Since 1947, Leupold has been building a reputation with the American hunter that is second to none. The company has garnered so much recognition for its riflescopes that I feel safe in my assertion that 99 percent of our kind know the name. When I recommend a Leupold riflescope, be it a VX-Freedom to a new shooter or a VX-6 HD to a Western deadeye, my input is oftentimes only a confirmation of what they already know: Leupold makes some of the best riflescopes available.
A few years ago, Leupold observation product line manager Zach Bird began a mission to produce a line of binoculars and spotting scopes that matched the performance of the company’s top-end riflescopes. With the knowledge and technology behind the VX-6 HD riflescopes already in its back pocket, Leupold had what it needed to produce a binocular that could proudly sit side-by-side with its top riflescopes as well as binos from competing European manufacturers. The new BX-5 Santiam HD is that binocular.
The BX-5 Santiam HD line began with the introduction of a massive 15x56mm and now consists of five models including the 8x42mm, 10x42mm, 10x50mm and 12x50mm. It is a true contender with all features you’d expect in a top-end binocular. Having spent time behind the BX-1 McKenzie and BX-3 Mojave Pro Guide HD, and now having recently put the 12x50mm BX-5 Santiam HD through the ringer on a New Mexico elk hunt, I can say the BX-5 Santiam HD is hands-down the best binocular line that Leupold has ever produced.
Weighing in at a hair over 32 ounces, the BX-5 12x50mm binocular is nearly 3 ounces lighter than the competing top-end Euro glass I compared it to, and the open-bridge design results in slim barrels that fit the hand nicely. As for ruggedness, the BX-5 is 100 percent waterproof and fogproof, built on a glass-reinforced polycarbonate and aluminum body, and backed with a lifetime guarantee. The twin barrels are coated in soft rubber armor with aggressive gripping surfaces on either side. To combat debris from scratching the glass, the external lens surfaces of the BX-5 Santiam line have been treated with DiamondCoat 2, Leupold’s best abrasion-resistant treatment, which also enhances light transmission. A hydrophobic Guard-Ion coating sheds water and dirt. My unit took a beating through brush, was brought to eye during rain and even a temperature-dropping mid-morning snow squall, and never showed weakness.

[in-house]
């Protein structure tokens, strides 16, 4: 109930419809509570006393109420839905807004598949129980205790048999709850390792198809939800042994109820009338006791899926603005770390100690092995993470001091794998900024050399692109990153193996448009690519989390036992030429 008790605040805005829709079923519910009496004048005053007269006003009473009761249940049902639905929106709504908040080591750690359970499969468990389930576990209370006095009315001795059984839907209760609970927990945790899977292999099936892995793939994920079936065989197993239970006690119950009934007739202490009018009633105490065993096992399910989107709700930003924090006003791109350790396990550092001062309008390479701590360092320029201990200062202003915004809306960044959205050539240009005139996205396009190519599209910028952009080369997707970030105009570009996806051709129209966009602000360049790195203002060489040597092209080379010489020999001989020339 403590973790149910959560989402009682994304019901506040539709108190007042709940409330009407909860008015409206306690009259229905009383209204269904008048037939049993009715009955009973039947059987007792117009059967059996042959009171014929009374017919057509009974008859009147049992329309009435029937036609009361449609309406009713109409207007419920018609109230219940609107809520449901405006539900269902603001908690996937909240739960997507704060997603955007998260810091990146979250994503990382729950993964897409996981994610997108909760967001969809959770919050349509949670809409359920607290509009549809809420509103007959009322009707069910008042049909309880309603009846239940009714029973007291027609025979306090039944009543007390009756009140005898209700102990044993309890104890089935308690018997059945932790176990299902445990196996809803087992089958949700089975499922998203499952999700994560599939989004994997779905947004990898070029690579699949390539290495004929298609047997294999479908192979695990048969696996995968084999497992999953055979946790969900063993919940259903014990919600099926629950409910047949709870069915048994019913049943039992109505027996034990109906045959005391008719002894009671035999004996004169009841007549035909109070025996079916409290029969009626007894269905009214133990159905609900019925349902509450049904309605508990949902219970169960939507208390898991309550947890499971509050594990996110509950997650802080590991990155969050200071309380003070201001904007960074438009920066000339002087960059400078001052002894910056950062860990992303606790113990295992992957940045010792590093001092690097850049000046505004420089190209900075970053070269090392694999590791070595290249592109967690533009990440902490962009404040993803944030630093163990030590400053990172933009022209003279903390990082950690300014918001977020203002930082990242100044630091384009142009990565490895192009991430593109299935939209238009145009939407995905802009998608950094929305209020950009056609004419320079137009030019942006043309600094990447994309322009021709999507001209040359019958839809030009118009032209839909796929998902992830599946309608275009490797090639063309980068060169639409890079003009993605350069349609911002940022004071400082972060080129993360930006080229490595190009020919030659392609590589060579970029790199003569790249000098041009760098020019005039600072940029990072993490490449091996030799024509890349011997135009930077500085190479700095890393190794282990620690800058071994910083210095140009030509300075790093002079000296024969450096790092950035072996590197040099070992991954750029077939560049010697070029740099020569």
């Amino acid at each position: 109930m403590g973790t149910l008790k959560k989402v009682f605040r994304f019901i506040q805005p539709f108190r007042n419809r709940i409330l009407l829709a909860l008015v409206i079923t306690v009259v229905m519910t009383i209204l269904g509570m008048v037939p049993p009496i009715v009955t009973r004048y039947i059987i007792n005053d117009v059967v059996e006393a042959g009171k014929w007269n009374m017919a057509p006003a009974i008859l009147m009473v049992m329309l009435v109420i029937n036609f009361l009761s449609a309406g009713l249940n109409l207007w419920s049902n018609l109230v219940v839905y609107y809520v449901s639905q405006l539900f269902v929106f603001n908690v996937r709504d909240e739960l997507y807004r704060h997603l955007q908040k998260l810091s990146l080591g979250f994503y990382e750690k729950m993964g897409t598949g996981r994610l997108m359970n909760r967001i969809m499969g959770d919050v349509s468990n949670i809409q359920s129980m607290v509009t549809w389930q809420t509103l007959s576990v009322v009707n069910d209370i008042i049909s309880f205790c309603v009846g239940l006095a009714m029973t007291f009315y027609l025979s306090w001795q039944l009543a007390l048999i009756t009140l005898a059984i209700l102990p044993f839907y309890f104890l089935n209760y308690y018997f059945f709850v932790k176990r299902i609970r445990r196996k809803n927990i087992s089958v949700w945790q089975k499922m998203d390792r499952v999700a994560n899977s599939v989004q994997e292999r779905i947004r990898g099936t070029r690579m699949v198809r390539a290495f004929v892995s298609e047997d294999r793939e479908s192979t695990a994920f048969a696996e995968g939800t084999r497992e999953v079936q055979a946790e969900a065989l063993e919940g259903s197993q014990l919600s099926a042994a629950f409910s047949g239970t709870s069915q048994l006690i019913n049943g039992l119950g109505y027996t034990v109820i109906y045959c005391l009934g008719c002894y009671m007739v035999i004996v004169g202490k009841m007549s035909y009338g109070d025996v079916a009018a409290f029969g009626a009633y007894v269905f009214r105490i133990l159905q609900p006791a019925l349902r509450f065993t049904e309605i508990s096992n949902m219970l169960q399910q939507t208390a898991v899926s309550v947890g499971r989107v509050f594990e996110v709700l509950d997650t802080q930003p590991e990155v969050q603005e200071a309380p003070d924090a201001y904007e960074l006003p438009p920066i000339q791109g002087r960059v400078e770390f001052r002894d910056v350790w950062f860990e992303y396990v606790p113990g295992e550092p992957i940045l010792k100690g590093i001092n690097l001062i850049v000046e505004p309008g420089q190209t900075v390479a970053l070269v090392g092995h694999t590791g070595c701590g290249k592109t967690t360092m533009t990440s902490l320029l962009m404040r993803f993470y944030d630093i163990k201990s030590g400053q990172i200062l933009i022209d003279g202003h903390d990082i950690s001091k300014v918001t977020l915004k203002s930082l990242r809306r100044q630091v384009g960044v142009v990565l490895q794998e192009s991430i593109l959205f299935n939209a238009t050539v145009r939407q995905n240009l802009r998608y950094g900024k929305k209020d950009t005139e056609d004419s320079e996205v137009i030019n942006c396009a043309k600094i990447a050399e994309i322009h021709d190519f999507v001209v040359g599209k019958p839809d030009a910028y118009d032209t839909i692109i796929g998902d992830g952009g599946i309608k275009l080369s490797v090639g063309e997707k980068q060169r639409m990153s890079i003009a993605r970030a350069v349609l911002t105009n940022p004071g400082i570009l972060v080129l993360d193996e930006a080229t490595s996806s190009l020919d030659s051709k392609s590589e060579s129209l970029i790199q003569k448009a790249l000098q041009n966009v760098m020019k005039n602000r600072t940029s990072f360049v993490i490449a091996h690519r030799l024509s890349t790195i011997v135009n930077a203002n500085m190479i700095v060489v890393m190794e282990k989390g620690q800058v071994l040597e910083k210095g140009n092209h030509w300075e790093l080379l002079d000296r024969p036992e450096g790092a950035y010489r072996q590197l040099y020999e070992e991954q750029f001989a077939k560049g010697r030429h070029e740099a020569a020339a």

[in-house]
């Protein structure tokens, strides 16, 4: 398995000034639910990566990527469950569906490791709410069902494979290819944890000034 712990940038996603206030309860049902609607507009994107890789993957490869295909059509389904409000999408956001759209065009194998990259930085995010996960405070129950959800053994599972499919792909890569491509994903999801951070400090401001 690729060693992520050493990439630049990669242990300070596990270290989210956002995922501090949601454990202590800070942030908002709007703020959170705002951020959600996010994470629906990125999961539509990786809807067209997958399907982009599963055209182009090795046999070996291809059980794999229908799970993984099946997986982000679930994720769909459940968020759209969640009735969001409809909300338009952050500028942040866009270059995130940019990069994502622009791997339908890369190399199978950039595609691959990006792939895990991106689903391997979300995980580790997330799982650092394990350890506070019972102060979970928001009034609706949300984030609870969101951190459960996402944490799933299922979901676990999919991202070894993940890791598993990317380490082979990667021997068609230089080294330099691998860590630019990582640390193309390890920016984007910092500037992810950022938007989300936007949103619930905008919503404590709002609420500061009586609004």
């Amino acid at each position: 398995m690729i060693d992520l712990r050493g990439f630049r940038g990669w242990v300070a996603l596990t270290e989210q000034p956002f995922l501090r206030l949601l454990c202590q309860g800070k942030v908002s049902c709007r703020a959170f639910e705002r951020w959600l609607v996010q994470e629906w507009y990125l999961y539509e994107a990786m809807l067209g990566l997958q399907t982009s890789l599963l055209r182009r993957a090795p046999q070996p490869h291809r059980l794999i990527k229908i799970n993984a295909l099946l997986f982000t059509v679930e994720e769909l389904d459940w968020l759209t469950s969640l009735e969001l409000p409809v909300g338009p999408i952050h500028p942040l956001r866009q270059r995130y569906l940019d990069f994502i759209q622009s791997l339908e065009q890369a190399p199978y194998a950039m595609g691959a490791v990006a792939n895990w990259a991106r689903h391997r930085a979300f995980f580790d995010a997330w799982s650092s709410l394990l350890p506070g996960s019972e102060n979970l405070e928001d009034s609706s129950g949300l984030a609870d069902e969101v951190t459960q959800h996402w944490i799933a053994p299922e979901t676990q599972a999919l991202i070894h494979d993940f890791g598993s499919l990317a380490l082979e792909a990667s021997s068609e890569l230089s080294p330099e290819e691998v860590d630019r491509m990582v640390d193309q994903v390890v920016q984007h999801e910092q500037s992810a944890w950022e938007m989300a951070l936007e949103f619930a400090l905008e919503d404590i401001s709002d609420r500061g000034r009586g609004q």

The adjustment controls of the BX-5 line are straight-forward. The focus knob is within easy reach and rolls smoothly with enough purchase to manipulate with gloved hands. The diopter adjustment is stiff, just like it should be, to lock in your necessary setting. The twist-up eye cups could be a bit softer, but I appreciate that they turn with audible and tactile clicks through their three positions. A threaded tripod mount, hidden behind the face of the forward hinge (rear hinge of the 15x56mm), allows users to sit comfortably behind steady glass.
One complaint I have is the barrel hinge was a bit looser than I would have liked, necessitating re-adjustment to achieve proper interpupillary distance after hiking around with the binocular thumping off my chest. It seems simple for Leupold to fix—tighten the hinge a bit—and the company is already on it.
To hit the mark on optical clarity and low-light transmission, Leupold utilized the high-quality components already found in the VX-6 HD riflescope line for the inner workings of the BX-5 Santiam HD. A fully multi-coated lens system consisting of extra-low dispersion objective lenses paired with coated ocular lenses provide vibrant color and HD clarity. Leupold’s Twilight Max HD Light Management System maximizes the strengths of each individual piece of glass and allowed me to see animals that would have otherwise been invisible during the crucial 30 minutes before daylight and 30 minutes after sunset. The BX-5 has generous eye relief and an eye-box that’s as forgiving as any I’ve ever experienced with a bino. BAK-4 roof prisms are phase-coated and produced an edge-to-edge clarity that allowed me to glass every inch of the New Mexico mountainside in my field of view.
While at first it took a bit of help to put these Eastern eyes on elk, the clarity, light and color transmission, and overall performance of the BX-5 Santiam HD soon had me picking out cows and bulls from the landscape. Eye strain is kryptonite to hunters, and I glassed for hours on end, day after day, without strain. That’s the calling card of a quality, high-end optic.
By combining the best coatings, best lenses, top-quality non-optical components and precise manufacturing tolerances found in its flagship riflescopes, Leupold has produced a binocular line that achieves the performance of high-end European glass—and it does so at nearly half the cost. It’s time to trust Leupold for more than just riflescopes.